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News > Gunter copes with small, old gym
Gunter copes with small, old gym

Posted 3/18/2011   Updated 3/18/2011 Email story   Print story

    


by Christopher Kratzer
Air University Public Affairs


3/18/2011 - MAXWELL AIR FORCE BASE, GUNTER ANNEX, Ala. -- The Gunter fitness center, originally a maintenance hangar built in 1943, is the oldest fitness center in the Air Force. The facility is currently undergoing more than $250,000 in renovations, but none of them address the largest issue facing the center: space.

Charles Smith, the gym's activity manager, knows this better than anyone. He says the average fitness center has 64,000 square feet, while Gunter's has 19,000.

"We need space. Anywhere there's space, we have something there. We're bursting at the seams," Mr. Smith said. "We've got more equipment that we could bring in here, but we don't have anywhere to put it."

It's hard to meet the needs of patrons in the current facility, he said. With only one available floor in the gym, it is difficult to schedule ample time for groups. Mr. Smith thinks the answer is a new facility.

"When I was stationed here in '73, they were talking about the need for a new facility," Mr. Smith said. "When you're missing 45,000 square feet, that's a lot. It hurts."

Mr. Smith is not the only person who feels this way. The most common complaint the gym receives is the lack of space. Since space is so limited, many Gunter residents choose to do their physical training outside instead of in the facility.

"The Air Force is all about fitness, but we don't have the area to handle everyone here," Mr. Smith said.

Size is not the gym's only issue. Since the facility is a repurposed hangar, the building offers other unique challenges, according to Mickey Allen, director of the 42nd Civil Engineer Squadron.

"It is difficult to maintain an environment that is conducive to the mission. Humidity and temperature variations contribute to moisture problems, which can cause safety hazards (damp floors and equipment) or lead to mold growth," he said.

Both 42nd Air Base Wing and Air University leadership are aware of these concerns and are committed to getting approval and funding for a new fitness center, he said.

"The (fitness center) project is their number-one priority for both Maxwell and Gunter. They continue to advocate for the project with Air Education and Training Command and Air Force leadership," Mr. Allen said. "We make the best of every opportunity to show the facility to distinguished visitors. Although pictures in a briefing might help us tell the story, nothing is more effective than letting the DVs see it firsthand."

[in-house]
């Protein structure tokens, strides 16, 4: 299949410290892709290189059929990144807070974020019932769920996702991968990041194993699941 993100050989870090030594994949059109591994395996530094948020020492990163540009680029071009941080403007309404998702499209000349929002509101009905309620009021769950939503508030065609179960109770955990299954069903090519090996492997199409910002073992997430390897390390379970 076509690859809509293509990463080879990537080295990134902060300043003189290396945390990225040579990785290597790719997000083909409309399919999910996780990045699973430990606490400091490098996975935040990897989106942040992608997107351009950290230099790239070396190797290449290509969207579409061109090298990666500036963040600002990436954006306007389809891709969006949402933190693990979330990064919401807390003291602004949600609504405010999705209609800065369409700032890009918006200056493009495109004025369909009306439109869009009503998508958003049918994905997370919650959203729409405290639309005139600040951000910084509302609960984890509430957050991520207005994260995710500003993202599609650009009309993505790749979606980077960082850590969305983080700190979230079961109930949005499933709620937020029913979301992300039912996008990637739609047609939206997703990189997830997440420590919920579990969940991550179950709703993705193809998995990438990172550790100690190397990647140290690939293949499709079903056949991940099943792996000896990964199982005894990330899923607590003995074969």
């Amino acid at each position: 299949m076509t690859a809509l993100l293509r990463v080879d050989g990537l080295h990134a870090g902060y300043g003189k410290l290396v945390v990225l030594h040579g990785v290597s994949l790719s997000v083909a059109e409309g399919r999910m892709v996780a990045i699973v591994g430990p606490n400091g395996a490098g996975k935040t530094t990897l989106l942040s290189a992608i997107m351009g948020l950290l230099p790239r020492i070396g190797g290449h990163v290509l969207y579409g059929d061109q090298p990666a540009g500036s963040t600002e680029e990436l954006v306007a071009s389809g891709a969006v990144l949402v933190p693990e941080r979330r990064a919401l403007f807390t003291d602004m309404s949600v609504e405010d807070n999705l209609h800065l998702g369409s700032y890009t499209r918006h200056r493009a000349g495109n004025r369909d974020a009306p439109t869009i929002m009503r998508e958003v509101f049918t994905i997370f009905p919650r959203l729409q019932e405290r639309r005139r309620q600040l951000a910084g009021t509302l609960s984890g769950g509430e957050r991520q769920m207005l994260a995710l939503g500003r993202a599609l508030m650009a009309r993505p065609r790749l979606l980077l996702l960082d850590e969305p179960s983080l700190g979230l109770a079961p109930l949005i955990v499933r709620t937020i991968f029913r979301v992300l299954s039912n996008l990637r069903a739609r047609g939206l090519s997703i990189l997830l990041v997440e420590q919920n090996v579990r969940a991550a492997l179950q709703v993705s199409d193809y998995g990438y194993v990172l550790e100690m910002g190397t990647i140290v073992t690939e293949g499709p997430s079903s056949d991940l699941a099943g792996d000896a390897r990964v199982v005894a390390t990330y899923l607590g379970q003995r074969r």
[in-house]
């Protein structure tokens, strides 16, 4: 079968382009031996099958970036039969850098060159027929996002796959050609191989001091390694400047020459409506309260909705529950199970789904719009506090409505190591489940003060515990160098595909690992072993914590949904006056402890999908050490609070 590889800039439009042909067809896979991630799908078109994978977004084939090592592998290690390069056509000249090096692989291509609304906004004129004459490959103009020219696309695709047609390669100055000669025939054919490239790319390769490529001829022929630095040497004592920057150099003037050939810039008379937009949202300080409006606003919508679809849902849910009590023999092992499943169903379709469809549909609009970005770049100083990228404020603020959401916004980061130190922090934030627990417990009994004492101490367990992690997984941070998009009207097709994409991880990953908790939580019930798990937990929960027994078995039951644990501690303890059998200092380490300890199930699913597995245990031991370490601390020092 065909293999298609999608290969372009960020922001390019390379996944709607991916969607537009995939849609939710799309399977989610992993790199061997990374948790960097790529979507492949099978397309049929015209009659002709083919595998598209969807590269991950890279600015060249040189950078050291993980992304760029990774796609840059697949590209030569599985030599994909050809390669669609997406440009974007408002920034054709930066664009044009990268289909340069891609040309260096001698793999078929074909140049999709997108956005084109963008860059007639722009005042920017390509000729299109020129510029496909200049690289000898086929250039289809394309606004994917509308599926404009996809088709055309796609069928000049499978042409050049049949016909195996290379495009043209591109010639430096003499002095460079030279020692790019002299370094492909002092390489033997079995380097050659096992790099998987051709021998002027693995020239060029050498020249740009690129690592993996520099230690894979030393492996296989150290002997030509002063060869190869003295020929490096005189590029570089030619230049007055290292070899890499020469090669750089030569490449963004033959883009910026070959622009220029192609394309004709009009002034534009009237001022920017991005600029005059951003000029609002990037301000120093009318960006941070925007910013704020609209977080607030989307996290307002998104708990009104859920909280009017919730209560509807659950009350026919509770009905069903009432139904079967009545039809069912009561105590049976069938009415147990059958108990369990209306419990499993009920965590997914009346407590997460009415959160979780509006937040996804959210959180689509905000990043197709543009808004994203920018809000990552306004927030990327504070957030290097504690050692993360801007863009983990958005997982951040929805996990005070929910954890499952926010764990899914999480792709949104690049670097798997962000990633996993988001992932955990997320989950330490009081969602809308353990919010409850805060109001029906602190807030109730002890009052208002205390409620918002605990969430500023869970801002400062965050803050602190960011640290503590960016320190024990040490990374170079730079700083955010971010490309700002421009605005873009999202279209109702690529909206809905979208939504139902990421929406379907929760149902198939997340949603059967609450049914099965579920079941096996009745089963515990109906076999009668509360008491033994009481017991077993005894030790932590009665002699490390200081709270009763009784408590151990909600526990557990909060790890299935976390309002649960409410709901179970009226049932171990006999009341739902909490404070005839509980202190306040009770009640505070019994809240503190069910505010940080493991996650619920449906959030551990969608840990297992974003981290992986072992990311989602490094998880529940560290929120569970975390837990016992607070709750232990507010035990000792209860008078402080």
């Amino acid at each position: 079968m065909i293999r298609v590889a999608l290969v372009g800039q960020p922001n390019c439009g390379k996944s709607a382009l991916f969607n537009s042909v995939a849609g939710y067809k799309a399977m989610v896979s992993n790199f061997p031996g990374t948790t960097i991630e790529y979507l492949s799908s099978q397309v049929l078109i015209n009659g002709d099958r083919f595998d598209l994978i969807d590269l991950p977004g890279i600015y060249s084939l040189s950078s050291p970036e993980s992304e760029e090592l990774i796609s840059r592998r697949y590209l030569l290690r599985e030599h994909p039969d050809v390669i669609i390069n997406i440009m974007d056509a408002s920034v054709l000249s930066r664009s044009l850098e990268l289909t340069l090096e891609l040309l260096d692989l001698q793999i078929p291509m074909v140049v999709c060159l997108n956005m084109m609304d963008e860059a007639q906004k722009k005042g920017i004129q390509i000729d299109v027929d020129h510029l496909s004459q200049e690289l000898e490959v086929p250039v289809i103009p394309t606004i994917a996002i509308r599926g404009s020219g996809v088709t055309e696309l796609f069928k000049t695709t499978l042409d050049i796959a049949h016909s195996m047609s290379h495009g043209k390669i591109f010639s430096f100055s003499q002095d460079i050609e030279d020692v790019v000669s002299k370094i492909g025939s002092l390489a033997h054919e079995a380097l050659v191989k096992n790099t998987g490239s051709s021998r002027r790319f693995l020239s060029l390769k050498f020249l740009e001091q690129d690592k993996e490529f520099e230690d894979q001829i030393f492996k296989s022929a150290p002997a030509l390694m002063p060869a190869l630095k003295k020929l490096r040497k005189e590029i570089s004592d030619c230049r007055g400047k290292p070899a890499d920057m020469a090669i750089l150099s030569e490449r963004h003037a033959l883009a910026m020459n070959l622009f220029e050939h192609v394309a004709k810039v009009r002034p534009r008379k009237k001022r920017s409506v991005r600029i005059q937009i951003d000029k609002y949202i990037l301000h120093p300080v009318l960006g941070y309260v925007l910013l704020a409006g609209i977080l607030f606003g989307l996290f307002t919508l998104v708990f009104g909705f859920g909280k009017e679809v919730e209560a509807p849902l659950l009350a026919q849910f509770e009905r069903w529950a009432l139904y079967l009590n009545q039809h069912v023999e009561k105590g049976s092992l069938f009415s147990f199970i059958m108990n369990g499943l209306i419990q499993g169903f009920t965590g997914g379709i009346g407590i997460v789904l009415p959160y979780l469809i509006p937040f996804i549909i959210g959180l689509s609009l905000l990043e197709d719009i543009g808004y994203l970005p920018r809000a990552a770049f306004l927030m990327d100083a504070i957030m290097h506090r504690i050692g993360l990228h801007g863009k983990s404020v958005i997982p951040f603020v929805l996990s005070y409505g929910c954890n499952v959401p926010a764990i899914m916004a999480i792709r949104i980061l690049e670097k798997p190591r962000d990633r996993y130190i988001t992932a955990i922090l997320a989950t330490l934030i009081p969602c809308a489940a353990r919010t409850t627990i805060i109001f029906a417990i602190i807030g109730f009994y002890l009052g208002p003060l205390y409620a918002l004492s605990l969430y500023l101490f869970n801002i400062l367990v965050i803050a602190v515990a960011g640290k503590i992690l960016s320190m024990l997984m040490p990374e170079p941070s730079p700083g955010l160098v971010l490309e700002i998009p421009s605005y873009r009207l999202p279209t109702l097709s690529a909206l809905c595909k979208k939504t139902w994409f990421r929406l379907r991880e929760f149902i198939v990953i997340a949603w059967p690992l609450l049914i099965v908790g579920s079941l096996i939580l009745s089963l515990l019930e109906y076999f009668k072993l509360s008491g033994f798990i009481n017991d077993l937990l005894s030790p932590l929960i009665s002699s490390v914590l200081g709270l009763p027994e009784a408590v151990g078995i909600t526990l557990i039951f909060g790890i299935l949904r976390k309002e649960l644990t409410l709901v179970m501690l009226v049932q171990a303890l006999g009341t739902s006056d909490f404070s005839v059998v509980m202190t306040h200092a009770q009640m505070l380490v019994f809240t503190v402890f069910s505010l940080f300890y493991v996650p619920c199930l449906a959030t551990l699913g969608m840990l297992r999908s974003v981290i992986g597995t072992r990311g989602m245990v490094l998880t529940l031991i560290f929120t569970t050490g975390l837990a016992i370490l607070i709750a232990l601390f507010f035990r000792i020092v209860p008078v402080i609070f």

The proposed fitness center, which will cost an estimated $15.5 million, is Maxwell's highest military construction (MILCON) priority, but obtaining funding will be difficult.

"It is ... number 4 on AETC's list for MILCON projects," Mr. Allen said. "However, in this fiscally constrained environment, it is extremely difficult to get projects funded through the normal congressional approval process."

The base must compete with 18 other wings for funding for this project. Even though the gym is ranked number 4, it is unlikely to receive funding, he said. The command normally receives approval for one military construction project per year.

Even though funding for a new fitness center is unlikely in the near future, the 42nd Civil Engineer Squadron and the 42nd Force Support Squadron work hard to maintain the current facility.

"The civil engineer squadron does what it can to properly maintain the facility, given the challenges that come with a facility built in 1943 as an aircraft maintenance hangar," Mr. Allen said.

Maintenance endeavors include a $262,000 project to update all of the interior finishes. Maintenance dollars are also continually pumped into the gym's mechanical and electrical systems, according to Mr. Allen.

The 42nd Force Support Squadron works very hard to serve patrons in the current facility. "I also believe the force support squadron does an incredible job in providing the best equipment and fitness programs possible, given the limitations in facility size and functionality," he said.



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